Resistors are not polarized so the direction doesn't matter.
Remember, "heat the material, not the solder" to get a good connection. Using a heat-sink clip, or just an alligator clip, on the wires and resistor leads will help protect them from excessive heat.
When is a Diode Needed?
If your bike has a single indicator light on the dash for both left and right signals, the resistors can cause that indicator to become a path between the two sides causing all four signals to flash. To fix this problem you need to add a pair of diodes into the circuit to ensure that current can't flow the wrong way through the indicator lamp. This diagram shows the installation of the diode kit from SuperBrightLEDs. If you purchased a "load equalizer kit", or built your own from BareAssChoppers, then you've already added diodes and this issue should be fixed.
Note that diodes are polarized, unlike the resistors, and won't work properly if they're installed backwards. They must be connected with the positive termal toward the turn signal power and the negative terminal (indicated by the line around the end representing "-") toward the indicator bulb. In this diagram the stock setup has the indicator bulb grounded through the other signal circuit. The change is to ground it to an actual ground and combine both positive signal leads to the same indicator lead.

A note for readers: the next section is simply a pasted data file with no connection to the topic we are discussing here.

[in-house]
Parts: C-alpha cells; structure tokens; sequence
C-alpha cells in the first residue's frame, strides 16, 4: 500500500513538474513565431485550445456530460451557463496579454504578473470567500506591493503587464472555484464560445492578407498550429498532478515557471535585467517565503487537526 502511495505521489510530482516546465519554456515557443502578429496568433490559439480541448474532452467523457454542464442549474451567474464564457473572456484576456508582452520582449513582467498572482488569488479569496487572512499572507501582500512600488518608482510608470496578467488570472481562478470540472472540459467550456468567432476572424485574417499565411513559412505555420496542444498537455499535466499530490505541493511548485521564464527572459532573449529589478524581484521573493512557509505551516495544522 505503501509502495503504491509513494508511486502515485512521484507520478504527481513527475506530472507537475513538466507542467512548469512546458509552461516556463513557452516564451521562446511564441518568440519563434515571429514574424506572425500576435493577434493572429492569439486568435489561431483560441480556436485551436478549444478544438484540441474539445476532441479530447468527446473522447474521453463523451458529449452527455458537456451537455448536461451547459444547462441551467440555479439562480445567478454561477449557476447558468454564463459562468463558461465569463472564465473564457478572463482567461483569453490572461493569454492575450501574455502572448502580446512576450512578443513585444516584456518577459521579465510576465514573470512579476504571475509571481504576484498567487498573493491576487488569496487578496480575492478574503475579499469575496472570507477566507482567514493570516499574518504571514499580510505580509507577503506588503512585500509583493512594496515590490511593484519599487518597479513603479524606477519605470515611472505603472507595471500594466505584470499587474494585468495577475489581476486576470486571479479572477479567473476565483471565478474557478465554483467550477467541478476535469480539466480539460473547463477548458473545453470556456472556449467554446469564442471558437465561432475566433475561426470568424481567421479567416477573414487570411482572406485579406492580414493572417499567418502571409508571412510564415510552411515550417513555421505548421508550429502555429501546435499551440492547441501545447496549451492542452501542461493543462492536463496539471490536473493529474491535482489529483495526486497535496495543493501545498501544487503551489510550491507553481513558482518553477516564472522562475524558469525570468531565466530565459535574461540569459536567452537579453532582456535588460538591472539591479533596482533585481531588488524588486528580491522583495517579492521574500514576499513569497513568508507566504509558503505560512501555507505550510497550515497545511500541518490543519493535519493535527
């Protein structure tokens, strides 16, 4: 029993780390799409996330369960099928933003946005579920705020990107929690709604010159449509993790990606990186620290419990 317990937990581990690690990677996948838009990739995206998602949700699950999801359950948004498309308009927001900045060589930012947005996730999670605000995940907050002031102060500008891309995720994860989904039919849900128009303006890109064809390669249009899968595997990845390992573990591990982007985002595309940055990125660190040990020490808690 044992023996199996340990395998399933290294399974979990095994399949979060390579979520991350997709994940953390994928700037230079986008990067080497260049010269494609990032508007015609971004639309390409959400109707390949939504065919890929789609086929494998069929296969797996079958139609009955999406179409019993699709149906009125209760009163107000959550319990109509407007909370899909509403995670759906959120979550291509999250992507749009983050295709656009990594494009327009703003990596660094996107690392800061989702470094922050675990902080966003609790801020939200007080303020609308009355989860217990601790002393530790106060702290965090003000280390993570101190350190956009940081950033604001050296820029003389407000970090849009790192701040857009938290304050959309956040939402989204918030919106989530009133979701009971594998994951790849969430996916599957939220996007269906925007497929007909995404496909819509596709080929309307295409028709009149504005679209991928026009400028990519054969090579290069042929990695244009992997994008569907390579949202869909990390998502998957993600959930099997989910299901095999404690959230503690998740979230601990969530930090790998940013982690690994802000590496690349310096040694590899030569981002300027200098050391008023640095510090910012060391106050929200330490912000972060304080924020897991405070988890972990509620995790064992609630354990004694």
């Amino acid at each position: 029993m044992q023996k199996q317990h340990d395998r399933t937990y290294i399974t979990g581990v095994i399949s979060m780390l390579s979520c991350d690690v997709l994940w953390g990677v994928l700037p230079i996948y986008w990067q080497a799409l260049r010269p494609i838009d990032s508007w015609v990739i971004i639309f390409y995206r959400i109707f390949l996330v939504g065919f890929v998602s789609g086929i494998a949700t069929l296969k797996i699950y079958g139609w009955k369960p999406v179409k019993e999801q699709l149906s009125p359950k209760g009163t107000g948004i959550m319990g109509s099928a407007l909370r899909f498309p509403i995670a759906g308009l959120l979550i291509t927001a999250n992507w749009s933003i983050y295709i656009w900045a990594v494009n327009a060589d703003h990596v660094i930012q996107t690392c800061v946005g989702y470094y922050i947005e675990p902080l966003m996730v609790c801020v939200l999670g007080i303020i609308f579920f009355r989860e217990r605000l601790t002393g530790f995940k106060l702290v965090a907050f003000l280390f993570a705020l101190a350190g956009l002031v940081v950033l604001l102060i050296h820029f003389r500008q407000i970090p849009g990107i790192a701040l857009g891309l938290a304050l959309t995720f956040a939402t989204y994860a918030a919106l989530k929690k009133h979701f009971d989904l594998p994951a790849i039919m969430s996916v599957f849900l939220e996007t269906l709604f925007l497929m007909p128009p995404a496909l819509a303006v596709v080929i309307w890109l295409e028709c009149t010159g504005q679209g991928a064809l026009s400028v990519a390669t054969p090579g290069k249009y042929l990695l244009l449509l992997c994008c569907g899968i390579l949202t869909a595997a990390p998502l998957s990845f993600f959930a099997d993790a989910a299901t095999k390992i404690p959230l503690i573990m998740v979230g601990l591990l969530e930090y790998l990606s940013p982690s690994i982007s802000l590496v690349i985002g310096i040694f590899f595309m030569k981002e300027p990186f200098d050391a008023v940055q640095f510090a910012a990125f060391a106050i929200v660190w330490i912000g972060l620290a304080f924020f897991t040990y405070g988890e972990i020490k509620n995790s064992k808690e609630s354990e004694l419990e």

(An interesting thing about incandescent bulbs... 1) they're not polarized and will work with current flowing in either direction; and 2) they have very low resistance such that a bulb can serve as a ground connection for another circuit.)
Calculating the Resistor Requirement
A standard incandescent bulb is typically rated for around 25 watts at 13.8 volts DC. Applying Ohm's Law to find the resistance, we first determine the current draw in amps:
I = P / E
I = 25 / 13.8
I = 1.8 amps
Now solve for the resistance of the bulb:
R1 = E / I
R1 = 13.8 / 1.8
R1 = 7.67 ohms
With that information we look at your LED bulb. This one draws 165mA, so let's see what its resistance would be. Again starting with R = E / I:
Rled = 13.8 / .165
Rled = 82 ohms
So, from the flasher's perspective we need to make it see about 7-2/3 ohms instead of the 82 ohms of the LED. The way to reduce the overall resistance of a circuit is to add another load in parallel with the primary load, so we'll put a load equalizer in parallel with the LED. In other words, we'll effectively short-circuit the LED with the load equalizer. Total resistance becomes ( 1 / R1 + 1 / R2 )-1, so to find the resistance that we need to add: